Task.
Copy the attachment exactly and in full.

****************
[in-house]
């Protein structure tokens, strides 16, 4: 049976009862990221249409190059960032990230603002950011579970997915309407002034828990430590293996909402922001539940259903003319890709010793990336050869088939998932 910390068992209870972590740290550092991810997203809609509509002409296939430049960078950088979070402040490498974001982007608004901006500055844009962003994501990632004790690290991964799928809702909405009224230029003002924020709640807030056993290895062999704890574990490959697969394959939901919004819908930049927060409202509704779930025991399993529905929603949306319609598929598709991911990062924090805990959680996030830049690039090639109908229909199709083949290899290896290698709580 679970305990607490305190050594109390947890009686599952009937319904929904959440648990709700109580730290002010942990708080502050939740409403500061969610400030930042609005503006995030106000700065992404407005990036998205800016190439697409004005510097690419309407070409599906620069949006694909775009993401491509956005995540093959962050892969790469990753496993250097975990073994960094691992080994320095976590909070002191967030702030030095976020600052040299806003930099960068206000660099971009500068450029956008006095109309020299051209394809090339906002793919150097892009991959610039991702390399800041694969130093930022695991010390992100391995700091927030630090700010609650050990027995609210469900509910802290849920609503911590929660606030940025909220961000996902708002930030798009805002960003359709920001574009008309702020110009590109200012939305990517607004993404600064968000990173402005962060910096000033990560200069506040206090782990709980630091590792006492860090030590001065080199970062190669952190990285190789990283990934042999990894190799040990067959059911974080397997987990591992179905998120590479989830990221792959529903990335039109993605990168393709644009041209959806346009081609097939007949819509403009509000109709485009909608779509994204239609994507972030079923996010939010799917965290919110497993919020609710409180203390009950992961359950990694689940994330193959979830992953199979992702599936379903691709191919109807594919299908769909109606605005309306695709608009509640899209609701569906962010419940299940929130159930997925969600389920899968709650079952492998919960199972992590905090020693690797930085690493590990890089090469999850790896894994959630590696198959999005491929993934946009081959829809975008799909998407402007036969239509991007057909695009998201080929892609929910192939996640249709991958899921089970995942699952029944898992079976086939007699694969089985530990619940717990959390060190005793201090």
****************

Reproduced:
[in-house]
């Protein structure tokens, strides 16, 4: 049976009862990221249409190059960032990230603002950011579970997915309407002034828990430590293996909402922001539940259903003319890709010793990336050869088939998932 910390068992209870972590740290550092991810997203809609509509002409296939430049960078950088979070402040490498974001982007608004901006500055844009962003994501990632004790690290991964799928809702909405009224230029003002924020709640807030056993290895062999704890574990490959697969394959939901919004819908930049927060409202509704779930025991399993529905929603949306319609598929598709991911990062924090805990959680996030830049690039090639109908229909199709083949290899290896290698709580 679970305990607490305190050594109390947890009686599952009937319904929904959440648990709700109580730290002010942990708080502050939740409403500061969610400030930042609005503006995030106000700065992404407005990036998205800016190439697409004005510097690419309407070409599906620069949006694909775009993401491509956005995540093959962050892969790469990753496993250097975990073994960094691992080994320095976590909070002191967030702030030095976020600052040299806003930099960068206000660099971009500068450029956008006095109309020299051209394809090339906002793919150097892009991959610039991702390399800041694969130093930022695991010390992100391995700091927030630090700010609650050990027995609210469900509910802290849920609503911590929660606030940025909220961000996902708002930030798009805002960003359709920001574009008309702020110009590109200012939305990517607004993404600064968000990173402005962060910096000033990560200069506040206090782990709980630091590792006492860090030590001065080199970062190669952190990285190789990283990934042999990894190799040990067959059911974080397997987990591992179905998120590479989830990221792959529903990335039109993605990168393709644009041209959806346009081609097939007949819509403009509000109709485009909608779509994204239609994507972030079923996010939010799917965290919110497993919020609710409180203390009950992961359950990694689940994330193959979830992953199979992702599936379903691709191919109807594919299908769909109606605005309306695709608009509640899209609701569906962010419940299940929130159930997925969600389920899968709650079952492998919960199972992590905090020693690797930085690493590990890089090469999850790896894994959630590696198959999005491929993934946009081959829809975008799909998407402007036969239509991007057909695009998201080929892609929910192939996640249709991958899921089970995942699952029944898992079976086939007699694969089985530990619940717990959390060190005793201090």